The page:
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Food and Drink

What’s eaten where: Prince Edward Island

Colville Bay, Malpeque, and Raspberry Point oysters at Dayboat

One of Canada’s 13 provinces and territories, Prince Edward Island – like Cyprus – has a bit of everything: rolling hills, ancient forests, pastoral soils, and white sand beaches. Residents enjoy what is euphemistically described as a ‘changeable climate’ (i.e. rain, wind, snow, long winters and brief summers).

But you don’t need sunshine for a good time, and Prince Edward Island has other notable claims to fame.

The smallest and yet most densely populated province of Canada, it’s the setting for Anne of Green Gables, and was named by the Brits for Queen Victoria’s father.

In the original language of the First Nations Mi’kmaq, the region is called Abegweit or Epekwitk – which roughly translates as ‘the land cradled in the waves’. So you’d expect the majority of the produce to be fishy.

But interestingly, there’s far more than one string to PEI’s gastronomic bow…

Thanks to all that bucolic idyll, the province is also known as ‘Spud Island’. 80,000 acres of potatoes are planted each year, and the region is home to the Canadian Potato Museum. Agriculture is a pretty serious industry here, and everything from dairy to fruit and veg is lauded as ‘fresh, clean and green’; Canada’s most gourmet region, the island is frequently marketed as a food tourism destination, with festivals celebrating the agricultural produce all year round.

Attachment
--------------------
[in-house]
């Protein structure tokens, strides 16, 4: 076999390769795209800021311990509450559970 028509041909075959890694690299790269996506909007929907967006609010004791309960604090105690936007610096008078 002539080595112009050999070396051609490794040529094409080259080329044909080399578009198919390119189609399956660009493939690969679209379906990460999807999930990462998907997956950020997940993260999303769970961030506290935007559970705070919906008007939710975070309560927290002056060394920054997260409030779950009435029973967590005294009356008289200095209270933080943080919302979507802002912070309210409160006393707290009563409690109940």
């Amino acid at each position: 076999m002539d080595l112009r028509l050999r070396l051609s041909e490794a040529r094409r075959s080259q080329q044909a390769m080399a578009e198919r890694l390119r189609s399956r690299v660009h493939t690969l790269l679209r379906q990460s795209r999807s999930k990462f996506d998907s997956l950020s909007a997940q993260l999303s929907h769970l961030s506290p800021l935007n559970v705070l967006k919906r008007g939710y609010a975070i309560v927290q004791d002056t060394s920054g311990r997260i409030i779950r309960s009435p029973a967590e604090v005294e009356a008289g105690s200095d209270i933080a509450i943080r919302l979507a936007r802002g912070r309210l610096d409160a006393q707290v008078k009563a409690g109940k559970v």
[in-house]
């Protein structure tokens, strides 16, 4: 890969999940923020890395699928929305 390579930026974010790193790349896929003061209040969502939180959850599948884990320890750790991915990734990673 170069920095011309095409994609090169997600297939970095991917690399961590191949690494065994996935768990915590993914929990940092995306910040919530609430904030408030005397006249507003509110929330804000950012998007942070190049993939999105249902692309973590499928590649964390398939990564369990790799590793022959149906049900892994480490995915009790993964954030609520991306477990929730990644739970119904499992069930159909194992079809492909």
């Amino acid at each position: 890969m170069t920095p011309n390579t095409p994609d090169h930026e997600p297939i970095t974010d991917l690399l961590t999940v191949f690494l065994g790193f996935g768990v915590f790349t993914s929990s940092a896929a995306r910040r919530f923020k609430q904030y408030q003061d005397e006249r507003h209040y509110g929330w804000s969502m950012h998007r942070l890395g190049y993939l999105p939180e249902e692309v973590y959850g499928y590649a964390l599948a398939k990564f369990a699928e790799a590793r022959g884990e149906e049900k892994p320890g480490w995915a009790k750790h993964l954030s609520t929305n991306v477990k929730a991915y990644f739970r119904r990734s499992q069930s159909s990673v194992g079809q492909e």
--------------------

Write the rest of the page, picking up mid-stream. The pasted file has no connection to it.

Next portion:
To drink, it’s excellent craft beers and handcrafted gins, along with local pastis and wild blueberry vodka – made, of course, from the island’s infamous potatoes. But, despite the spuds, the province’s most official unofficial dish has to be oysters…

Shellfish is a mainstay of any dinner table, and lobster a real favourite. Steamed, boiled, added to casseroles, chowders and salads, this delicious crustacean is said to be sweeter and meatier in spring and more tender in autumn. But it’s oysters that are the real dish of the day here on PEI, appearing deep-fried, in pies, scalloped, or in soufflés, soups and stews. Oyster farming on the island is akin to an art form – with the intriguingly-named Little Willy’s and Savage Blonde varieties prized worldwide.

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